Public Release: 

University of Minnesota study finds people are consuming less trans-fatty acids

Findings may help explain the decrease in coronary heart disease in the U.S.

University of Minnesota

MINNEAPOLIS / ST. PAUL (September 9, 2003)--People are eating less trans-fatty acids than they were two decades ago, according to research conducted at the University of Minnesota published in this month's Journal of the American Dietetic Association. In recent years, concern has arisen about the potential health hazards of trans-fatty acids in the American diet.

Predominantly found in hydrogenated vegetable oil, trans-fatty acids adversely affect health and provide no known benefits to health. This study may partially explain the decrease in coronary heart disease in the United States since the late 1960s.

Results of this study come two months after the Food and Drug Administration announced that it will require food manufacturers to include trans-fatty acids amounts on all nutrition labels. "Americans are making great strides in improving cardiovascular health by consuming less trans-fatty acids. Awareness of the harmful effects caused by these acids is critical to improving health," says Lisa Harnack, Dr.P.H., M.P.H., associate professor of epidemiology at the University of Minnesota School of Public Health and principal investigator of the study. "This study magnifies the fact that there are good and bad choices people can make concerning fat and oil consumption in their diets."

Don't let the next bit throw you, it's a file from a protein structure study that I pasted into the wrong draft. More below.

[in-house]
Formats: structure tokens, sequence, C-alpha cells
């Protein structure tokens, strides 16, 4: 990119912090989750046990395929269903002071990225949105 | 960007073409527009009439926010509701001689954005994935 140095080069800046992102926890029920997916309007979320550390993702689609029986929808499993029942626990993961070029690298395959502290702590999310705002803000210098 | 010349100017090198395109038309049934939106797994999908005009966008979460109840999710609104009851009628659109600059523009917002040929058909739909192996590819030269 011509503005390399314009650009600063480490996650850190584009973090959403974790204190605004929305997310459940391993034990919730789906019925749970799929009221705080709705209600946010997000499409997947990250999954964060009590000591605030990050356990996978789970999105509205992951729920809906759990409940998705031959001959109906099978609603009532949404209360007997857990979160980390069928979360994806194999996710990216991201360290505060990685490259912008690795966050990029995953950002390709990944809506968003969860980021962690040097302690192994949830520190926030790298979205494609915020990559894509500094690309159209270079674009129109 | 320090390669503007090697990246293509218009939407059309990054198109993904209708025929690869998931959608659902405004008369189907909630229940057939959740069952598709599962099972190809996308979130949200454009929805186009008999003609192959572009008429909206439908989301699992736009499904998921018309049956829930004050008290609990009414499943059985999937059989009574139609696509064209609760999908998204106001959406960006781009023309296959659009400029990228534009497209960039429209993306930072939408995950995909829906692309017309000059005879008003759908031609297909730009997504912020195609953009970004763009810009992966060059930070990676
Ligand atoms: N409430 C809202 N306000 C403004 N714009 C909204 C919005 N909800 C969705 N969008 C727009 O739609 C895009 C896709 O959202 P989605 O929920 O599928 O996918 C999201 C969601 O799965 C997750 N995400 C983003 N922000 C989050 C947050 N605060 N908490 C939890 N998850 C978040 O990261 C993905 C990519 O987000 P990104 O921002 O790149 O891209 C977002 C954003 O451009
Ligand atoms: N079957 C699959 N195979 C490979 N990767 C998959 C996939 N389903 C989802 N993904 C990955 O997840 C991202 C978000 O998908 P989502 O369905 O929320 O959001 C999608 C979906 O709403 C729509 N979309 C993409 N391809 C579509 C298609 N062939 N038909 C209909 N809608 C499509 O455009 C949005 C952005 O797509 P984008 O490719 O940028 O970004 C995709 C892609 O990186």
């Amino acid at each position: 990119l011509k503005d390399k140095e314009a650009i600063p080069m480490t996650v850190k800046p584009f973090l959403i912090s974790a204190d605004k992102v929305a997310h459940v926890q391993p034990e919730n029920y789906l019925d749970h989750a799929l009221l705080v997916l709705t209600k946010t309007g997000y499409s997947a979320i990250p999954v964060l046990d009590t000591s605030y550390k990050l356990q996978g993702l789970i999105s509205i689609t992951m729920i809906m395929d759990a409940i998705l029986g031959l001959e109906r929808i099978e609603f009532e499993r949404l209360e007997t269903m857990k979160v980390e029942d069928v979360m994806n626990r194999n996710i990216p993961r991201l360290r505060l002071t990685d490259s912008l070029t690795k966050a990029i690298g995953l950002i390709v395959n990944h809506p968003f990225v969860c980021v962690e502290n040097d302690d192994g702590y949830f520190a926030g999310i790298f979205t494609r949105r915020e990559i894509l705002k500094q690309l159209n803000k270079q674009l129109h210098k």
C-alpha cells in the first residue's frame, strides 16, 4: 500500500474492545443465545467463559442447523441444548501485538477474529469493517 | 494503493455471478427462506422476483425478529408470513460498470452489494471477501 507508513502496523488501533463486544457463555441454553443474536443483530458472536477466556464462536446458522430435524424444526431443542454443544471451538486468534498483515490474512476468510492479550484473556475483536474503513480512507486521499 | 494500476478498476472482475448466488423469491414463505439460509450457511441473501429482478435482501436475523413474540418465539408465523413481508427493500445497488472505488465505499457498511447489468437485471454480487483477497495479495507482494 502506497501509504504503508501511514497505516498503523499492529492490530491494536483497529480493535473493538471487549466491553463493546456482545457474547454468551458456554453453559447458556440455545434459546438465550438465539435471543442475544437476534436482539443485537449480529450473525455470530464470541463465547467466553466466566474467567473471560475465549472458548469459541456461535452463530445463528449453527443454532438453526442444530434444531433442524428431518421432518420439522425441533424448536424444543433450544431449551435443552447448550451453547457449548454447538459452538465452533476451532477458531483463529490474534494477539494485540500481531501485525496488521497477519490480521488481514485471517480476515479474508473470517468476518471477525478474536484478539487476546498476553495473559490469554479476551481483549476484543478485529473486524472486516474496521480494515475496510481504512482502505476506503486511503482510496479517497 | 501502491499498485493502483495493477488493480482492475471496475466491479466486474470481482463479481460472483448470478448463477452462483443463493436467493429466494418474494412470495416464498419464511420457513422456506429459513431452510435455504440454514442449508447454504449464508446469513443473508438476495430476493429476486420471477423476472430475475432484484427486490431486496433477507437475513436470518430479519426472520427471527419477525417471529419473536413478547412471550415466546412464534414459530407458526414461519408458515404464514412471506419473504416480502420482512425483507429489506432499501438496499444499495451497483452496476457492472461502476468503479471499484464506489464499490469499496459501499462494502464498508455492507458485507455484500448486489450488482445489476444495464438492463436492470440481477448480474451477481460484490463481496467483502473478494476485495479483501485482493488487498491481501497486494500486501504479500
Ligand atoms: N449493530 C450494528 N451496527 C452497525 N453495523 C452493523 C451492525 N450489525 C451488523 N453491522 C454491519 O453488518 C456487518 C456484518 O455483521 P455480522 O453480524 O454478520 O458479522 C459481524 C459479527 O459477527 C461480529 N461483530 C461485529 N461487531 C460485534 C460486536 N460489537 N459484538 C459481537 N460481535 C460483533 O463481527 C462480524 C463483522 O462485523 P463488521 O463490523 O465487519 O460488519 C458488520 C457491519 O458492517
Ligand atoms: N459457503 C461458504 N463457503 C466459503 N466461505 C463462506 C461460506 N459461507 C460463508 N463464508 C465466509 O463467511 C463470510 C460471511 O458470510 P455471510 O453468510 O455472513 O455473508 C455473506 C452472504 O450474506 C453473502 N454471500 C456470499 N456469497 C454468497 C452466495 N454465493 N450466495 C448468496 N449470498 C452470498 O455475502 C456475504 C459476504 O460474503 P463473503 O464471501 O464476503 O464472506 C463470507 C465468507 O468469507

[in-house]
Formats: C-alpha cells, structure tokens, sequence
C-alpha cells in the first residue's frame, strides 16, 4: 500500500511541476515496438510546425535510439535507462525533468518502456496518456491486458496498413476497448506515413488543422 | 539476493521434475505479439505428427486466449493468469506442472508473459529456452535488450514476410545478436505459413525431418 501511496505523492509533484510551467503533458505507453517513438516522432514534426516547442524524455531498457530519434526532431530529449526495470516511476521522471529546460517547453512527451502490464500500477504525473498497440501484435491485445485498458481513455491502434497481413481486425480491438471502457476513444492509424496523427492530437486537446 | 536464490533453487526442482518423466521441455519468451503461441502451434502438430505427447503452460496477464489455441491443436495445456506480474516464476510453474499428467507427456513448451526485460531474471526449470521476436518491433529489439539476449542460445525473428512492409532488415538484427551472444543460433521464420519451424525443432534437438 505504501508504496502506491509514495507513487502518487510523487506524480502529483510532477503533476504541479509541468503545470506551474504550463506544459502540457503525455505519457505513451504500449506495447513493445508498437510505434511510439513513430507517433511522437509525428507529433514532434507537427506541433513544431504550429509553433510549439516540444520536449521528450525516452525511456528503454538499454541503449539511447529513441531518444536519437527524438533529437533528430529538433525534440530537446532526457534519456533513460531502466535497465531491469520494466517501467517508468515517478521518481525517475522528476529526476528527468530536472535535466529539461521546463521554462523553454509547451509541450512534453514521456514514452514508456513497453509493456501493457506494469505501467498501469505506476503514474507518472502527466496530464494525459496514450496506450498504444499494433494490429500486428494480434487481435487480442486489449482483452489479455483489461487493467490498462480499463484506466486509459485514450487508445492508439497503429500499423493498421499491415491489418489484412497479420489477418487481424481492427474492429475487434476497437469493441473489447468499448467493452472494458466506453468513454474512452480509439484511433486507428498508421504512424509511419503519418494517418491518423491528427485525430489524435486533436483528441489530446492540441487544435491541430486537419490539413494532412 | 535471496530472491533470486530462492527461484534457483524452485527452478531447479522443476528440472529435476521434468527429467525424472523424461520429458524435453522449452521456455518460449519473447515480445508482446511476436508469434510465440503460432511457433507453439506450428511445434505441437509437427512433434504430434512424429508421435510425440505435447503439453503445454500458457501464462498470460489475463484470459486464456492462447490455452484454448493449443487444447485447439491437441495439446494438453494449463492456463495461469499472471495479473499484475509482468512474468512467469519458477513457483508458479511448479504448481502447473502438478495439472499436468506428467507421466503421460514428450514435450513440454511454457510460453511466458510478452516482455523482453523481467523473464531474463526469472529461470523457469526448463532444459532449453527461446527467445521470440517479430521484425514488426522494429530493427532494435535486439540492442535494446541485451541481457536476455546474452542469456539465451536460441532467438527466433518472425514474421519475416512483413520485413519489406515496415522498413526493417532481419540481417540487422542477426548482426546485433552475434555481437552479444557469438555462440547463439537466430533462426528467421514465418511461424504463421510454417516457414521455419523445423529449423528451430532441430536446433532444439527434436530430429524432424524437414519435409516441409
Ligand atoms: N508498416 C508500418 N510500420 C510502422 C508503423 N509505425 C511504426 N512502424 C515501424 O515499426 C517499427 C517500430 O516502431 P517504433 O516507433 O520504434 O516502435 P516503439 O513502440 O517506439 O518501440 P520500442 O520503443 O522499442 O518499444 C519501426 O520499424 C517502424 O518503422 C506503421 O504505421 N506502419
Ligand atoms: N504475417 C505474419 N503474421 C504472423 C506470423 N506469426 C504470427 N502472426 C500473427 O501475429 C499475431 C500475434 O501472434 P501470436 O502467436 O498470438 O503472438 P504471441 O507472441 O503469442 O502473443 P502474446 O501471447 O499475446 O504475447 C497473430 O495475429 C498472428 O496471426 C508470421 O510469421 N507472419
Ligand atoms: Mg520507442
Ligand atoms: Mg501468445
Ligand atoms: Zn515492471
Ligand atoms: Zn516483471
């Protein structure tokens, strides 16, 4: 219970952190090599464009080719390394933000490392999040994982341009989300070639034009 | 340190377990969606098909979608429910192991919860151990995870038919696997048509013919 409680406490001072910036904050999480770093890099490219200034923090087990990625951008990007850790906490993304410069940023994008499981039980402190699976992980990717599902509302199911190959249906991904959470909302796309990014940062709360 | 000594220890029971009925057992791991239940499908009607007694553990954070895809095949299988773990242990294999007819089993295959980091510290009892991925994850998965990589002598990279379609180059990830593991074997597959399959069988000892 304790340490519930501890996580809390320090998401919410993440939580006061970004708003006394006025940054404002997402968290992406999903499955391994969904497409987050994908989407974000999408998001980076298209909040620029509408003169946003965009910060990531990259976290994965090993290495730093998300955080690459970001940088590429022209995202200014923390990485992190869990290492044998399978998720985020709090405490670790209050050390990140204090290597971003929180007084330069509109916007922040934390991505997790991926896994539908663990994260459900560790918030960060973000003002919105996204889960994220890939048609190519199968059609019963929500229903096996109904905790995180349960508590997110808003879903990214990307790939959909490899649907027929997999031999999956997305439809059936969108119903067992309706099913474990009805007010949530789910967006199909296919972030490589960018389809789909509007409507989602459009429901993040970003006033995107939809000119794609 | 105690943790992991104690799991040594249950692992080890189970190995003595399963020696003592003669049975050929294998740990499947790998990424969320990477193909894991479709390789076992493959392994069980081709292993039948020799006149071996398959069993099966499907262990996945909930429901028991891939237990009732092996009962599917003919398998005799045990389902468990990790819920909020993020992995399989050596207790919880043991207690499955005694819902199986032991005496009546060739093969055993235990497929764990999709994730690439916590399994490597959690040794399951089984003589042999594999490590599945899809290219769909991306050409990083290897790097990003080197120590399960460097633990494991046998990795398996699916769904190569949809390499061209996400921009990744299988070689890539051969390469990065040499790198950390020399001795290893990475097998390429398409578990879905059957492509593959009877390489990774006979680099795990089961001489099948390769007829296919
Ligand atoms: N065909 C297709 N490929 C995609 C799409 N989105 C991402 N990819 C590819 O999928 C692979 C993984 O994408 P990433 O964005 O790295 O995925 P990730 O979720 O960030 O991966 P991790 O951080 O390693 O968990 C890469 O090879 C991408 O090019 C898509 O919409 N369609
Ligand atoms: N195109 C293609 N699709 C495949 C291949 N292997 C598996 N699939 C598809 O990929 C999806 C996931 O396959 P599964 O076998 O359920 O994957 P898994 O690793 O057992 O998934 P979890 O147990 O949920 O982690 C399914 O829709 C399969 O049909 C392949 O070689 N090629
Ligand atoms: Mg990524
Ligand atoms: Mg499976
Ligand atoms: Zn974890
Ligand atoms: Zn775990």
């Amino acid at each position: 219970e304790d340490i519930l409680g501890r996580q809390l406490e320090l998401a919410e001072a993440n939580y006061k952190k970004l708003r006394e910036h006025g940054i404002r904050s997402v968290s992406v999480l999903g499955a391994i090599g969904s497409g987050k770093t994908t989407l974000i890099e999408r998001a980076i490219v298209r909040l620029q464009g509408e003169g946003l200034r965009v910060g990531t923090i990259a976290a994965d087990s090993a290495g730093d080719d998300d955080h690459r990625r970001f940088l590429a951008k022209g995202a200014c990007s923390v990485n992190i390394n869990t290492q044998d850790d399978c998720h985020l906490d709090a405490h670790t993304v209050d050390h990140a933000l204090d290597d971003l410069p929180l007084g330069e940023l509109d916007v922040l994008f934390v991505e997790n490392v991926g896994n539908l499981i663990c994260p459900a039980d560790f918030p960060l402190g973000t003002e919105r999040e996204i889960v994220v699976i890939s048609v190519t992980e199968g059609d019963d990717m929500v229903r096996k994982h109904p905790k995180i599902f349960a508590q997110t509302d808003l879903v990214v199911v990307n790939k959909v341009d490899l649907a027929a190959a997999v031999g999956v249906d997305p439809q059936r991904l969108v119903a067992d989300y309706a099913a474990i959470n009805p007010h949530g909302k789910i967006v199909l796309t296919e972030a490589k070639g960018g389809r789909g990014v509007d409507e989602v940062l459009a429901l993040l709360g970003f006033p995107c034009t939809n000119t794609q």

Little previous research had been done on trans-fatty acid intake in the United States. This study examined trends in trans-fatty consumption from 1980-1982 to 1995-1997 using data collected as part of the Minnesota Heart Survey, a population-based study in a large urban area of cardiovascular risk factors, morbidity, and mortality.

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